I am a solitary person. Where others may seek out company, I seek out secluded places of thoughtfulness and self-discovery. My early appreciation for solitude may spring from the fact that as a twin, I began my life sharing the most intimate and private space of all — my mother’s womb. I am also the fifth of eight children and there was barely ever a quiet moment during my childhood. Early on, I learned to appreciate private spaces and uninterrupted quiet time.
Perhaps I also crave solitude because I’m a writer, and like most writers I’m at my best alone in a room, inside my head, thinking and creating.
Once upon a time, I imagined myself staying at home with my babies and writing in my spare time. However, I quickly discovered that motherhood is not conducive to the solitary life of a writer. Babies and small children pretty much eradicate any possibility of solitude. They have the tendency to interrupt the creative process that, like children, needs constant nourishment.
When Thoreau wrote, “Our life is frittered away by detail,” he could have been talking about the life of any modern mother. I love my children dearly. However, by the time my daughter Olivia was three, and my son Jared was one, I was suffering from complete and total mommy burn-out.
Taking care of my two toddlers had become exhausting and unwelcome work. I was overtired from lack of sleep and at times felt isolated and alone in my role as stay-at-home mom. I craved adult conversation, intellectual stimulation, and a break from the tedium. I also was frustrated by endless negotiations with demanding, illogical children. The house was never clean, and I could no longer muster the energy to put away the toys and other little people things that seemed to overflow into every nook and cranny of our home. My life suddenly seemed like an overwhelming, out-of-control, endless to-do list.
Henry David Thoreau had wise advice from his two-year excursion in the woods at Walden Pond: “Simplicity, simplicity, simplicity.”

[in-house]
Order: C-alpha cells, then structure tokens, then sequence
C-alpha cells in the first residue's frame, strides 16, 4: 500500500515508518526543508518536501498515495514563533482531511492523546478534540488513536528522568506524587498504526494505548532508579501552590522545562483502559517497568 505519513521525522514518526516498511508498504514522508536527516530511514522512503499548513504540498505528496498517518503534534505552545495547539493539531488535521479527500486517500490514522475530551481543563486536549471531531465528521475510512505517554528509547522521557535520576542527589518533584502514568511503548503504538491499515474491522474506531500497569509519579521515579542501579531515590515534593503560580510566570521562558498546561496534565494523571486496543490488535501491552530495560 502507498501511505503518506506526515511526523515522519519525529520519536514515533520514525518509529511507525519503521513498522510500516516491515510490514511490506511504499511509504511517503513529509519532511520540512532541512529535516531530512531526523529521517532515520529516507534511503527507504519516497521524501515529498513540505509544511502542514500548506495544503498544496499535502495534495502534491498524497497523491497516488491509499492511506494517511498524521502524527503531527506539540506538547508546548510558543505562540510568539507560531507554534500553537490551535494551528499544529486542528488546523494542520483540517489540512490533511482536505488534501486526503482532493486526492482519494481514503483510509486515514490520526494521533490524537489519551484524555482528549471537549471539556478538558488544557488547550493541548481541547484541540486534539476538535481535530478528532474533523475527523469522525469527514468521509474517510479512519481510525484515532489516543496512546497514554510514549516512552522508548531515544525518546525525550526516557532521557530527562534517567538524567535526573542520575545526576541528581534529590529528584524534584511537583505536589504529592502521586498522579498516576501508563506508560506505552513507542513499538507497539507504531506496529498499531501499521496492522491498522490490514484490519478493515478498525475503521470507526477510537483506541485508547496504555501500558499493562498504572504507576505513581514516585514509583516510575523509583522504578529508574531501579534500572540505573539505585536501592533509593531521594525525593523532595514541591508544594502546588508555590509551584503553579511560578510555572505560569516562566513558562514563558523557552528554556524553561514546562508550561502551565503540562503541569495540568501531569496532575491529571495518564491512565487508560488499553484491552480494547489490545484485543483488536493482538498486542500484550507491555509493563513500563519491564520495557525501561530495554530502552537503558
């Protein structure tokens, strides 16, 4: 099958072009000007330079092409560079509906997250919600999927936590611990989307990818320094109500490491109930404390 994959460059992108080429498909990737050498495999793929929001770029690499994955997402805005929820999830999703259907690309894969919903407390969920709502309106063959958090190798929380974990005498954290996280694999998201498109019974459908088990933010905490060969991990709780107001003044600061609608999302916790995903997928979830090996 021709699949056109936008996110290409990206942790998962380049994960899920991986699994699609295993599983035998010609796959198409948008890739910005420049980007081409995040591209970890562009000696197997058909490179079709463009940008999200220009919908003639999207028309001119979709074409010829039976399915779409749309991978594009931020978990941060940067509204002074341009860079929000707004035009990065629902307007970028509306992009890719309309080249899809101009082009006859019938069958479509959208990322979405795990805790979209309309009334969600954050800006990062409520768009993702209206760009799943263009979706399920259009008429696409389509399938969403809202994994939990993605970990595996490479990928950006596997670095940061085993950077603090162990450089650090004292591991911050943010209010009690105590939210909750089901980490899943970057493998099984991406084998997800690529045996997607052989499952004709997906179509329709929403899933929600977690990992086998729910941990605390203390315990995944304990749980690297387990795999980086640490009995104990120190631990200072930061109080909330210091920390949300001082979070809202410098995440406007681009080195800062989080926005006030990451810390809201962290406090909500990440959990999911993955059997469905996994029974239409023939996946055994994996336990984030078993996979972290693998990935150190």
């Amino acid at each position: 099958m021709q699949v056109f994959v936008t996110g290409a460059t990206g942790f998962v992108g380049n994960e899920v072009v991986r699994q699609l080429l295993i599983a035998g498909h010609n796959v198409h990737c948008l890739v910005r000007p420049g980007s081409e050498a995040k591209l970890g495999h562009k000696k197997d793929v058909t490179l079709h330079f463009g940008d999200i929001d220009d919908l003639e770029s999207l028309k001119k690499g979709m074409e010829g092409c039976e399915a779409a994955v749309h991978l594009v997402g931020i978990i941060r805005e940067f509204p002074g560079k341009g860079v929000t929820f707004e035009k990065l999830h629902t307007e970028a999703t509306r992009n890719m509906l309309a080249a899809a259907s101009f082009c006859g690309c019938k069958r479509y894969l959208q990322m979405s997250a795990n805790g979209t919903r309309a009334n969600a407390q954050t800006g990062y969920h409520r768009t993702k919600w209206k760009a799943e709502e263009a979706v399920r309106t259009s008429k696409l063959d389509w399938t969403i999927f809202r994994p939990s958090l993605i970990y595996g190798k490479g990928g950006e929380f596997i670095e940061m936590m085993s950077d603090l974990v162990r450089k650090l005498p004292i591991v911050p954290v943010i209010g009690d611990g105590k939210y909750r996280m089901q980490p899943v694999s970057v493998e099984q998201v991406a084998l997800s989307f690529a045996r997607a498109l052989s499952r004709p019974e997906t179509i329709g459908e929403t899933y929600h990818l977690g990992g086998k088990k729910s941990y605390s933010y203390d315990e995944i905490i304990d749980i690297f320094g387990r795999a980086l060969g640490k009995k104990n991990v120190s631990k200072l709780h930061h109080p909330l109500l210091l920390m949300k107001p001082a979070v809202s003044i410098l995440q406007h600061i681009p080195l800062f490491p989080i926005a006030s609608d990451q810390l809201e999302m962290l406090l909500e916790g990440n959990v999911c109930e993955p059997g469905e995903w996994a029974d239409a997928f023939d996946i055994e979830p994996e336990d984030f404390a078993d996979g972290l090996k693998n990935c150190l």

But Thoreau wouldn’t have lasted ten minutes in his tiny cabin with my two tots. And Thoreau had no idea how busy and complicated life is for a modern mother.
Besides, just like Thoreau I too viewed myself as someone on a sojourn. I believed I was simplifying my life when I decided to eschew a career in order to stay home and raise my babies. In fact, after Olivia’s birth I was riding an unbelievable emotional high. Every movement and milestone was closely observed and celebrated with great enthusiasm. To me, there was nothing mundane about being my baby’s caretaker. I reveled in it all, enjoying every minute detail. I was testing and challenging myself like never before.
I went into the woods because I wished to live deliberately,
to front only the essential facts of life, and see if I could
not learn what it had to teach, and not, when I came to die,
discover that I had not lived.
Isn’t this the same reason I had decided to become a mother? I had a secret yearning, a desire to give birth and to nurture something other than my own personal ambitions. I was willing to take time off the fast track in order to nurture my children.
But I was just totally unprepared for the physical and mental challenges of caring for two young children. I felt pulled in a million directions and there was never enough time to do everything that needed to get done. I tended to chores while the kids were napping; played with my toddler while the baby nursed; and skipped meals, exercise, and sleep in order to accomplish more tasks from my to-do list. I fell into bed each night, exhausted and stressed.
When we are unhurried and wise, we perceive that
only great and worthy things have any permanent
and absolute existence, — that petty fears and petty pleasures